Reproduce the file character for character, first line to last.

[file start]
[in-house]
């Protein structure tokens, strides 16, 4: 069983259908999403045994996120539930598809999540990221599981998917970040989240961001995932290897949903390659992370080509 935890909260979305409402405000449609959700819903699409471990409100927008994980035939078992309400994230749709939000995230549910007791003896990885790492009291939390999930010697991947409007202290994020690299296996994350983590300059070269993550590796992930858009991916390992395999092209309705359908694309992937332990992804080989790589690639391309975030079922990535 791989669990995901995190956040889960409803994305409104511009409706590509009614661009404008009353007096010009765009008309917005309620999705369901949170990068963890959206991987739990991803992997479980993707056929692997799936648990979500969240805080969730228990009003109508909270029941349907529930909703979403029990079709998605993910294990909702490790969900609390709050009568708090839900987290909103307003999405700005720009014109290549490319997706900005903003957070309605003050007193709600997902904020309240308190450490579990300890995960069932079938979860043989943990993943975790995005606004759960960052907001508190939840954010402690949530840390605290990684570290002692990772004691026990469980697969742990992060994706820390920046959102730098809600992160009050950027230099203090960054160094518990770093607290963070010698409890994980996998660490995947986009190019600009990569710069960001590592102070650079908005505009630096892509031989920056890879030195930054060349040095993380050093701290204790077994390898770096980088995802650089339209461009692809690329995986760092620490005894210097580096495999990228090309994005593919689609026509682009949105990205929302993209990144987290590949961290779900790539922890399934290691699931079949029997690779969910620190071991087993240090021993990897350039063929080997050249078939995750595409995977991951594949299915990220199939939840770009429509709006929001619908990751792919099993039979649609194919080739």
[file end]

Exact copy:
[in-house]
């Protein structure tokens, strides 16, 4: 069983259908999403045994996120539930598809999540990221599981998917970040989240961001995932290897949903390659992370080509 935890909260979305409402405000449609959700819903699409471990409100927008994980035939078992309400994230749709939000995230549910007791003896990885790492009291939390999930010697991947409007202290994020690299296996994350983590300059070269993550590796992930858009991916390992395999092209309705359908694309992937332990992804080989790589690639391309975030079922990535 791989669990995901995190956040889960409803994305409104511009409706590509009614661009404008009353007096010009765009008309917005309620999705369901949170990068963890959206991987739990991803992997479980993707056929692997799936648990979500969240805080969730228990009003109508909270029941349907529930909703979403029990079709998605993910294990909702490790969900609390709050009568708090839900987290909103307003999405700005720009014109290549490319997706900005903003957070309605003050007193709600997902904020309240308190450490579990300890995960069932079938979860043989943990993943975790995005606004759960960052907001508190939840954010402690949530840390605290990684570290002692990772004691026990469980697969742990992060994706820390920046959102730098809600992160009050950027230099203090960054160094518990770093607290963070010698409890994980996998660490995947986009190019600009990569710069960001590592102070650079908005505009630096892509031989920056890879030195930054060349040095993380050093701290204790077994390898770096980088995802650089339209461009692809690329995986760092620490005894210097580096495999990228090309994005593919689609026509682009949105990205929302993209990144987290590949961290779900790539922890399934290691699931079949029997690779969910620190071991087993240090021993990897350039063929080997050249078939995750595409995977991951594949299915990220199939939840770009429509709006929001619908990751792919099993039979649609194919080739």